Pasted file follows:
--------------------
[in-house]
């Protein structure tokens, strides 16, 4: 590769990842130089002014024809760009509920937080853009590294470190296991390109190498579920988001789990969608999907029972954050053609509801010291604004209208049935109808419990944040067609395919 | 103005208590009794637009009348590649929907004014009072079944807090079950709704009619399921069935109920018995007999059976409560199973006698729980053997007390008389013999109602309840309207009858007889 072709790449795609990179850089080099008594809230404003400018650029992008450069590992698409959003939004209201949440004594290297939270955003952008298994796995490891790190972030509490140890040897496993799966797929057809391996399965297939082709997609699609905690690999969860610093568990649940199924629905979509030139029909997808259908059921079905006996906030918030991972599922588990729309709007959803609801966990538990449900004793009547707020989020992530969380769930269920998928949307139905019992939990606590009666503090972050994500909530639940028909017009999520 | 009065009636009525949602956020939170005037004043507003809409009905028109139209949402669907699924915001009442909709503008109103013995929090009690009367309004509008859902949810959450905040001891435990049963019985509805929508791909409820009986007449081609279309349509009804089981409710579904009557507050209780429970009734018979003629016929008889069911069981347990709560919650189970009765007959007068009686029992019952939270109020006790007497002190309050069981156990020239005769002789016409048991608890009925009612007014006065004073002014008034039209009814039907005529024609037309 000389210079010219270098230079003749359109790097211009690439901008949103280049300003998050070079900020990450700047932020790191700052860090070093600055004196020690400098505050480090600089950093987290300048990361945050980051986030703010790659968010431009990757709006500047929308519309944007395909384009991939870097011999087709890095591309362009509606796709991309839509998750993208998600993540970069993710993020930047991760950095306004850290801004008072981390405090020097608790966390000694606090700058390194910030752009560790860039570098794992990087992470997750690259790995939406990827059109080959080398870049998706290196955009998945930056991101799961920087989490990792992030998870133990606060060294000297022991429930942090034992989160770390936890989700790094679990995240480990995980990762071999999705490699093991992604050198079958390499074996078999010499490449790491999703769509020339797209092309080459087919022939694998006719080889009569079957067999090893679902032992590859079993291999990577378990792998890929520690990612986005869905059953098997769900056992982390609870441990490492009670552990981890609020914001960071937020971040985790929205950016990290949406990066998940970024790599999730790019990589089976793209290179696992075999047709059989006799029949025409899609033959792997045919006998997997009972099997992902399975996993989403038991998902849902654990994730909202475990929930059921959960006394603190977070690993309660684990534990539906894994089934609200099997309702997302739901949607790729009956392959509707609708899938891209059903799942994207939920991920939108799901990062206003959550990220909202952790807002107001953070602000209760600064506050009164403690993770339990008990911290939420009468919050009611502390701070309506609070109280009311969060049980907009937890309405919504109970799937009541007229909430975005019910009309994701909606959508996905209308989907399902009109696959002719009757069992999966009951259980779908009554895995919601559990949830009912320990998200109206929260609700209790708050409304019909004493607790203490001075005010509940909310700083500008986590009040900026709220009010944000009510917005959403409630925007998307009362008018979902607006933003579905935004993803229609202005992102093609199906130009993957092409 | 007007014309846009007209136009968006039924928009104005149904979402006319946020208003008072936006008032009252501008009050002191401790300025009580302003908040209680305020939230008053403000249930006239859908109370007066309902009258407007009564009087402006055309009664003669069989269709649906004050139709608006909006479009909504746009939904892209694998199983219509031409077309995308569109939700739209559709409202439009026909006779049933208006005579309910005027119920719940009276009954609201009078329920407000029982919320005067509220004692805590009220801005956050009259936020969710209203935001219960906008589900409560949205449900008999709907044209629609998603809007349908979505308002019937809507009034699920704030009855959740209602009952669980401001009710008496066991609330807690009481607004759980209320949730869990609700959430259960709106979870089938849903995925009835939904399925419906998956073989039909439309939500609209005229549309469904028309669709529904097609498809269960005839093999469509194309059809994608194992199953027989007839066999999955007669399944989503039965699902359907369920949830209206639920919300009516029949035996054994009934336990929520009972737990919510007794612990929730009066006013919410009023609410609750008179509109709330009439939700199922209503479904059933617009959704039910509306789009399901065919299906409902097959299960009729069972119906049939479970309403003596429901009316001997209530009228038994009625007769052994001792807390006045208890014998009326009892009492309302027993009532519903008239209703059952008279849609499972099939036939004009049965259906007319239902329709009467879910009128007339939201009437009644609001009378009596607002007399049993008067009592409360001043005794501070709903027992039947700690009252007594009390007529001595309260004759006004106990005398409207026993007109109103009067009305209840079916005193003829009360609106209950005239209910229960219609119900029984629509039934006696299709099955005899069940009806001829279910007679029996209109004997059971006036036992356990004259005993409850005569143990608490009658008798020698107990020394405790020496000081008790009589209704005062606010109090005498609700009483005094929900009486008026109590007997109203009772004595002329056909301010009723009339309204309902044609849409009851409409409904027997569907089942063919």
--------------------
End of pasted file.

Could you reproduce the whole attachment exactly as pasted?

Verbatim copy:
[in-house]
């Protein structure tokens, strides 16, 4: 590769990842130089002014024809760009509920937080853009590294470190296991390109190498579920988001789990969608999907029972954050053609509801010291604004209208049935109808419990944040067609395919 | 103005208590009794637009009348590649929907004014009072079944807090079950709704009619399921069935109920018995007999059976409560199973006698729980053997007390008389013999109602309840309207009858007889 072709790449795609990179850089080099008594809230404003400018650029992008450069590992698409959003939004209201949440004594290297939270955003952008298994796995490891790190972030509490140890040897496993799966797929057809391996399965297939082709997609699609905690690999969860610093568990649940199924629905979509030139029909997808259908059921079905006996906030918030991972599922588990729309709007959803609801966990538990449900004793009547707020989020992530969380769930269920998928949307139905019992939990606590009666503090972050994500909530639940028909017009999520 | 009065009636009525949602956020939170005037004043507003809409009905028109139209949402669907699924915001009442909709503008109103013995929090009690009367309004509008859902949810959450905040001891435990049963019985509805929508791909409820009986007449081609279309349509009804089981409710579904009557507050209780429970009734018979003629016929008889069911069981347990709560919650189970009765007959007068009686029992019952939270109020006790007497002190309050069981156990020239005769002789016409048991608890009925009612007014006065004073002014008034039209009814039907005529024609037309 000389210079010219270098230079003749359109790097211009690439901008949103280049300003998050070079900020990450700047932020790191700052860090070093600055004196020690400098505050480090600089950093987290300048990361945050980051986030703010790659968010431009990757709006500047929308519309944007395909384009991939870097011999087709890095591309362009509606796709991309839509998750993208998600993540970069993710993020930047991760950095306004850290801004008072981390405090020097608790966390000694606090700058390194910030752009560790860039570098794992990087992470997750690259790995939406990827059109080959080398870049998706290196955009998945930056991101799961920087989490990792992030998870133990606060060294000297022991429930942090034992989160770390936890989700790094679990995240480990995980990762071999999705490699093991992604050198079958390499074996078999010499490449790491999703769509020339797209092309080459087919022939694998006719080889009569079957067999090893679902032992590859079993291999990577378990792998890929520690990612986005869905059953098997769900056992982390609870441990490492009670552990981890609020914001960071937020971040985790929205950016990290949406990066998940970024790599999730790019990589089976793209290179696992075999047709059989006799029949025409899609033959792997045919006998997997009972099997992902399975996993989403038991998902849902654990994730909202475990929930059921959960006394603190977070690993309660684990534990539906894994089934609200099997309702997302739901949607790729009956392959509707609708899938891209059903799942994207939920991920939108799901990062206003959550990220909202952790807002107001953070602000209760600064506050009164403690993770339990008990911290939420009468919050009611502390701070309506609070109280009311969060049980907009937890309405919504109970799937009541007229909430975005019910009309994701909606959508996905209308989907399902009109696959002719009757069992999966009951259980779908009554895995919601559990949830009912320990998200109206929260609700209790708050409304019909004493607790203490001075005010509940909310700083500008986590009040900026709220009010944000009510917005959403409630925007998307009362008018979902607006933003579905935004993803229609202005992102093609199906130009993957092409 | 007007014309846009007209136009968006039924928009104005149904979402006319946020208003008072936006008032009252501008009050002191401790300025009580302003908040209680305020939230008053403000249930006239859908109370007066309902009258407007009564009087402006055309009664003669069989269709649906004050139709608006909006479009909504746009939904892209694998199983219509031409077309995308569109939700739209559709409202439009026909006779049933208006005579309910005027119920719940009276009954609201009078329920407000029982919320005067509220004692805590009220801005956050009259936020969710209203935001219960906008589900409560949205449900008999709907044209629609998603809007349908979505308002019937809507009034699920704030009855959740209602009952669980401001009710008496066991609330807690009481607004759980209320949730869990609700959430259960709106979870089938849903995925009835939904399925419906998956073989039909439309939500609209005229549309469904028309669709529904097609498809269960005839093999469509194309059809994608194992199953027989007839066999999955007669399944989503039965699902359907369920949830209206639920919300009516029949035996054994009934336990929520009972737990919510007794612990929730009066006013919410009023609410609750008179509109709330009439939700199922209503479904059933617009959704039910509306789009399901065919299906409902097959299960009729069972119906049939479970309403003596429901009316001997209530009228038994009625007769052994001792807390006045208890014998009326009892009492309302027993009532519903008239209703059952008279849609499972099939036939004009049965259906007319239902329709009467879910009128007339939201009437009644609001009378009596607002007399049993008067009592409360001043005794501070709903027992039947700690009252007594009390007529001595309260004759006004106990005398409207026993007109109103009067009305209840079916005193003829009360609106209950005239209910229960219609119900029984629509039934006696299709099955005899069940009806001829279910007679029996209109004997059971006036036992356990004259005993409850005569143990608490009658008798020698107990020394405790020496000081008790009589209704005062606010109090005498609700009483005094929900009486008026109590007997109203009772004595002329056909301010009723009339309204309902044609849409009851409409409904027997569907089942063919």